August 1, 2012
This supplement covers some of the presentations, studies and events from the 19th World AIDS Conference.
Held every two years and organised by the International AIDS Society (IAS) this is the largest HIV medical meeting.
Links for further information and to the online coverage are included throughout.
Although originally an exclusively medical meeting, over the last decade, the programme has increasingly broadened to include social and political aspects of HIV.
Approximately 85% of over 3500 studies are now related to human rights, funding, policy, prevention, access to treatment and issues of stigma.
The majority of treatment-related studies were posters (a summary presented on a 2 x 1 metre display). Only 25 posters each day focused on basic science (Track A) and less than 75 on clinical studies (Track B). From over 80 hours of podcasts only five sessions are on treatment -- perhaps showing how effective treatment already is.
So although we report important scientific research, the webcasts from the social, political and human rights sessions provide the context for the main meeting.
With more than 22,000 delegates and thousands of studies and presentations, navigating the conference was sometimes frustrating. But within a few hours of the closing sessions the halls were empty and the venue prepared for computer games booked for the following week (where IAS stands for Increased Attack Speed). And it became easier to distill the point of all this diverse activity.
With World AIDS conferences, certain issues usually come to represent the meeting rather than headline results based on new scientific advances.
This year included more people talking about ending AIDS (at least since 1998 when I first attended). But 30 years into the epidemic the conference theme is only tentatively aiming at 'Turning the Tide'. The optimism is still early days. Even with the tremendous advances in treatment and prevention and exciting early research into a cure, HIV will be with us for a while. Unfortunately, the AIDS-free generation that was referenced in many presentations, still looks unlikely to become a reality anytime soon.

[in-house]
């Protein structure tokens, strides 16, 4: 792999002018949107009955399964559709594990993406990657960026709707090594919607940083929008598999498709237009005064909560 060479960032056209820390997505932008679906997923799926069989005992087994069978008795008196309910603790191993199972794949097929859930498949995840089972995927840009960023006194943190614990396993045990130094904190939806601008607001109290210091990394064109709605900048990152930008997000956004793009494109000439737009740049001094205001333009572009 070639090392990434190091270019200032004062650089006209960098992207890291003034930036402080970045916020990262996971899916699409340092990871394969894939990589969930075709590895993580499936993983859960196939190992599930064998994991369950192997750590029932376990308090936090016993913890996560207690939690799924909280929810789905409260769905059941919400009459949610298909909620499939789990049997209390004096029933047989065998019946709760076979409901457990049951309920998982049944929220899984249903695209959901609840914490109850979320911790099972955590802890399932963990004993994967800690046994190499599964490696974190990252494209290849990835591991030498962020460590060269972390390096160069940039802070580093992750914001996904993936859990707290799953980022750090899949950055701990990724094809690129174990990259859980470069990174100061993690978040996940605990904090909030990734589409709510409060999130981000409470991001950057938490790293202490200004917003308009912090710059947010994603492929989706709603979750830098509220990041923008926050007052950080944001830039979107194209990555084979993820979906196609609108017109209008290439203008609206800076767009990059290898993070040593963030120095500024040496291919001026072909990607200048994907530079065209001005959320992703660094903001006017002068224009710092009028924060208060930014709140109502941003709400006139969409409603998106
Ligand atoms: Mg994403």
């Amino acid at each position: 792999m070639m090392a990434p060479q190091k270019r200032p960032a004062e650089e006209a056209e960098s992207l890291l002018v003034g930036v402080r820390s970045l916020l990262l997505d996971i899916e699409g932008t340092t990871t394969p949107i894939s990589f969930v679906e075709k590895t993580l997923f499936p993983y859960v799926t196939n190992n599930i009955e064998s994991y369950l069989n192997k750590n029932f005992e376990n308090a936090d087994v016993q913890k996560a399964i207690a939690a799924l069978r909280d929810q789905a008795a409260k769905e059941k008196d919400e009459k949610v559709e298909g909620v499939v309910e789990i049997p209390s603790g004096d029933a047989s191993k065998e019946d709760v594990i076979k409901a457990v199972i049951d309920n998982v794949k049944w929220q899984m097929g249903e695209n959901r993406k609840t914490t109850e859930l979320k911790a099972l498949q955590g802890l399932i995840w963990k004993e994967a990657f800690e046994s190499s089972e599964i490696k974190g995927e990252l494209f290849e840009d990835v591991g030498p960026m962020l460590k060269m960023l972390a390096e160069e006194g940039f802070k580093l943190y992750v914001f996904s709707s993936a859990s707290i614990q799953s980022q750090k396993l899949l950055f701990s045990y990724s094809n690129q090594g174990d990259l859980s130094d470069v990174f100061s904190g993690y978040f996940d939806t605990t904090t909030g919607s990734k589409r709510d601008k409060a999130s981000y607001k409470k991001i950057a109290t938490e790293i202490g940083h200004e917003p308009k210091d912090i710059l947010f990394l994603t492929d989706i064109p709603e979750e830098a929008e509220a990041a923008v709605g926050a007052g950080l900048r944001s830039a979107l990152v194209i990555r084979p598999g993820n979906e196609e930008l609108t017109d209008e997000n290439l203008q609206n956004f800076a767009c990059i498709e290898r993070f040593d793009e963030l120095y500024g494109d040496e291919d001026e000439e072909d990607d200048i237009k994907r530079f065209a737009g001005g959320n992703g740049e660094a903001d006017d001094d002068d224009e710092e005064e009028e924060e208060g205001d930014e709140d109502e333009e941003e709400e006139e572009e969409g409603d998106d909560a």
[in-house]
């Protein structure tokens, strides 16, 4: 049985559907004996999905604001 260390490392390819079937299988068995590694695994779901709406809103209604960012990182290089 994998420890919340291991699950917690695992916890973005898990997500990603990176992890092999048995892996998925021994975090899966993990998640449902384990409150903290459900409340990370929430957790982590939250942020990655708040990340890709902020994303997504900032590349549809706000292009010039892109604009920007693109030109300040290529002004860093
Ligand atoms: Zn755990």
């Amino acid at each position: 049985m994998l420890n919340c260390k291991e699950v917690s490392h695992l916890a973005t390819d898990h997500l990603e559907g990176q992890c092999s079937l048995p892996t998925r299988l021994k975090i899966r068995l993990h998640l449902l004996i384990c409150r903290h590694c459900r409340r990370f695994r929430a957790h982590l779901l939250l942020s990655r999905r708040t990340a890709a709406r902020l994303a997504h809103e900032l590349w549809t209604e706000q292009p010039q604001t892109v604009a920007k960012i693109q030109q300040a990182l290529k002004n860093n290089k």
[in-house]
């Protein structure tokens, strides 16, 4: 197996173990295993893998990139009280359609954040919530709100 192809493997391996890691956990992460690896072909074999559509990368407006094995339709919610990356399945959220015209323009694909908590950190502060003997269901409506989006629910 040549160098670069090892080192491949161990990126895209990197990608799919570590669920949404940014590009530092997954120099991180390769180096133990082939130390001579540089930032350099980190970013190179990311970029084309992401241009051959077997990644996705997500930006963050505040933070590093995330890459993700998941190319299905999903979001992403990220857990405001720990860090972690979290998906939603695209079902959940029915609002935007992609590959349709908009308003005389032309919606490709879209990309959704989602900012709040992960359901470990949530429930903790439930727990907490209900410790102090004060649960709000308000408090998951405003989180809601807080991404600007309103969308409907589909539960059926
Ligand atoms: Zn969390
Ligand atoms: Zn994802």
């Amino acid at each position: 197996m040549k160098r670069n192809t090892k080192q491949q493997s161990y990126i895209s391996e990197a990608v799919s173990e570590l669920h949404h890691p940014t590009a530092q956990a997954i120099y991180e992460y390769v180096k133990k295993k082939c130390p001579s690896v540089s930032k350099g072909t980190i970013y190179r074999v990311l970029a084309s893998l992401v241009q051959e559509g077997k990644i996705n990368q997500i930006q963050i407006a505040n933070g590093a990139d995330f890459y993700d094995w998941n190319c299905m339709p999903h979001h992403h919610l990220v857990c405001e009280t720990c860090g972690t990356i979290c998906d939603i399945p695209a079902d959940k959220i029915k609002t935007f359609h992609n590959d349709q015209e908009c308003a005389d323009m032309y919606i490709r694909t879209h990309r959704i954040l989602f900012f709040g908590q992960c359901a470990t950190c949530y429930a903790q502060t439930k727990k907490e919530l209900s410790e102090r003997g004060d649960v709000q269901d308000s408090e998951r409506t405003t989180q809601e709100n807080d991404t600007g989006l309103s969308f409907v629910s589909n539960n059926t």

However, treatment that has now been shown to both save lives and reduce infections. Expanding access to treatment makes one conference focus this year as the ability to mark 2012 for achieving 8,000,000 people on treatment.
Remembering the impossibly slow progress of the "3×5" campaign (to get 3 million people on treatment by 2005), it is significant that this conference, with its shift to focus on treatment access has sailed past this once-doubted goal.
Programme strengths this year included:
A platform for speeches
On policy and access, and for HIV positive people and activists from many different backgrounds and circumstances, leading many of the community responses to give their diverse perspectives on a world stage.
The best are passionate and rational strategies for change.
Asserting the focus on a cure
Many sessions included early research related to a cure. This included a pre-meeting workshop and a scientific plan for the research goals and objective to this ultimate challenge.
Highlights included new drugs for HIV and TB, childrens health and other studies.
With an emphasis this year focusing on policy and implementation rather than new clinical data. This especially focused on Treatment as Prevention (TasP), Pre-exposure Prophylaxis (PrEP), circumcision, needle-exchange, and infant and maternal access to treatment.
HIV and long-term health
The increasing focus on inflammation as a concern from untreated HIV and long-term health. This overlaps with ageing and the earlier use of HIV treatment.
To launch publications and reports
Many publications contain more detail and planning that could fit into a single symposium or poster. All are free online.
Other community events
The conference incuded a "Global Village" for many community events. This included performances and screenings.
This year as part of the conference, more than 50,000 quilts hung in the conference halls and were laid out along part of the National Mall Park near the Washington Memorial and 50 other locations in the city.
19th World AIDS Conference, Washington DC
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